The great tragedy of Greta’s life, I think, is that she never had any idea she was brilliant. She tallied the things she felt she couldn’t do, added up failings, cataloged excuses for things she was afraid to do. She could have been a writer – she could have taught english or linguistics. With her aptitude for language and her abiding interest in the natural world, her love of animals and plants, she would have been an asset to zoos, museums, schools.

She should have made an impact on the world far beyond what she allowed herself; her legacy is one of wasted potential.

Yet, she was able to give some portion of this as both genetic and environmental gift. Her love of words, of literature, of nature, her love of music, all are passed on to me via both nature and nurture. I grew up with music playing, and books ever-present in my life. I grew up with playful use of language. And my daughters share those gifts, again both in their blood and in their environment.

Despite her fears, my mother lived a long, rich, full life. She traveled, cooked, gardened, hiked, swam in oceans. She mentored young writers and artists. She was the parent my teenage friends came to for help. She touched and infuriated people til her last lucid day.

My deepest regret is that, at the end, the fears loomed larger in her life than anything else, and she cut herself off from a young generation who would have loved her. My children know her only a little; my cousins children not at all. Her friends, like writer Lewis Buzbee, were never able to introduce their young children to the woman who made such a huge impact on their lives.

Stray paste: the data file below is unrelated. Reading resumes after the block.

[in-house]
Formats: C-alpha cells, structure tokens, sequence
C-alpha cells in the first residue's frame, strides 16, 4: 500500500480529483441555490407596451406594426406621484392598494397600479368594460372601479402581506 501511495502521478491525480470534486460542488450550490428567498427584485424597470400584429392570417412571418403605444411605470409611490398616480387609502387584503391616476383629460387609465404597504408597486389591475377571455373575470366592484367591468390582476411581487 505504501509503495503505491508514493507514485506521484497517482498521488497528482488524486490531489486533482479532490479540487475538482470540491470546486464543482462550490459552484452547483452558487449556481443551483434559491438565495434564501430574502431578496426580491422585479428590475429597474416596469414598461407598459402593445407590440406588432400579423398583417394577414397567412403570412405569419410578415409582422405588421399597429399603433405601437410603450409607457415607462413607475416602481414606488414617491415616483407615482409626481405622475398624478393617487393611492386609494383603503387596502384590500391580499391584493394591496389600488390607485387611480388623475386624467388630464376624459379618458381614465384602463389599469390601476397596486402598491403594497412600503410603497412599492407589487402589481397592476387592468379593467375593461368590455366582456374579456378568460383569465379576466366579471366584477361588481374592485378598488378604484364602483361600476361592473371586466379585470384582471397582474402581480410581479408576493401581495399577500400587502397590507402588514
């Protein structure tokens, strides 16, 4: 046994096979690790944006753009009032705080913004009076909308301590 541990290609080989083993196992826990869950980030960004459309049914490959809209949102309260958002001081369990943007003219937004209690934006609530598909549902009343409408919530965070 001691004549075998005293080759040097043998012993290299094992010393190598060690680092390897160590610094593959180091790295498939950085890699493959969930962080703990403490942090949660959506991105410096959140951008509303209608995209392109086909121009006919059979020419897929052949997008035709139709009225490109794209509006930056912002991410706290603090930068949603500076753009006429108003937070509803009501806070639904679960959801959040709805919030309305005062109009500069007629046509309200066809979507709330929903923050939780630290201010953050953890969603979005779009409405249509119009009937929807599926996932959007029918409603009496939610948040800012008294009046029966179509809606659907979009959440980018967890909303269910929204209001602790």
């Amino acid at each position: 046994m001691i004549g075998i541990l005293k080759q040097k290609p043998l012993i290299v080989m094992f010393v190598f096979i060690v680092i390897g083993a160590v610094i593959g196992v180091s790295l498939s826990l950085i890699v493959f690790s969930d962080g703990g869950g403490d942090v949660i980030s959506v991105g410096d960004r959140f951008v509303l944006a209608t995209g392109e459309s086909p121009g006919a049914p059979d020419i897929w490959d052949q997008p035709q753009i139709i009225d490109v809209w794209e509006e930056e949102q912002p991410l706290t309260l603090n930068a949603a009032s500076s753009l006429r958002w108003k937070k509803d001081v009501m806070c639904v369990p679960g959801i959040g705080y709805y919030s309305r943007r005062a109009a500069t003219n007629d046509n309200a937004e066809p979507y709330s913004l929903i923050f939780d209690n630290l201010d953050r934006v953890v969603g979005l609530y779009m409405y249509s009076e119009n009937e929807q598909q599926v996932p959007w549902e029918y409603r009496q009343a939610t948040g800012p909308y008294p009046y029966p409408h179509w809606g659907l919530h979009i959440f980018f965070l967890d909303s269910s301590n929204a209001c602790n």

death watch

Tonight I took my mother off respiration and dialed her morphine up ’til she went out. She roused a few times. Once she asked if it was ok to pee right there in her diaper. Another time she asked for water, and then said, sleepily, that she was happy, floating away on the earth. The […]

Tonight I took my mother off respiration and dialed her morphine up ’til she went out.

She roused a few times. Once she asked if it was ok to pee right there in her diaper. Another time she asked for water, and then said, sleepily, that she was happy, floating away on the earth.

The last thing she said – at least the last words I understood – was that she knew it would be over soon, and that she was trying to be brave. Somehow she knew the struggle was just about at an end.

Barb and my cousins Sam and Amy were there as she sank slowly; the girls made a beer run and toasted my mother with coronas, and we talked about childhood and death, about my aunt Penny’s departure, a dozen years gone.

We didn’t make it til the end. The girls left around two, and I watched mom draw one slow, shallow, labored breath after another. And I thought about how many hours it could take for her heart to die.

I said goodbye before she was gone, and walked out.

I have not yet been able to cry. That will come when I know it’s over, or maybe before. But I have no slightest doubt that what made her her is gone. Most of it had left her over the last week; the rest was just the body not giving up ’til it was certain it was no longer needed.

She made it very, very clear that this was what she wanted; the great gift tonight was that her doctor understood that. He understood the futility of treating a patient who was ready to go, the futility of prolonging a life that was over. So the choice was effortless.

There’s been a weight of responsibility on my shoulders for years; it has not quite lifted yet, but I feel it already lighter.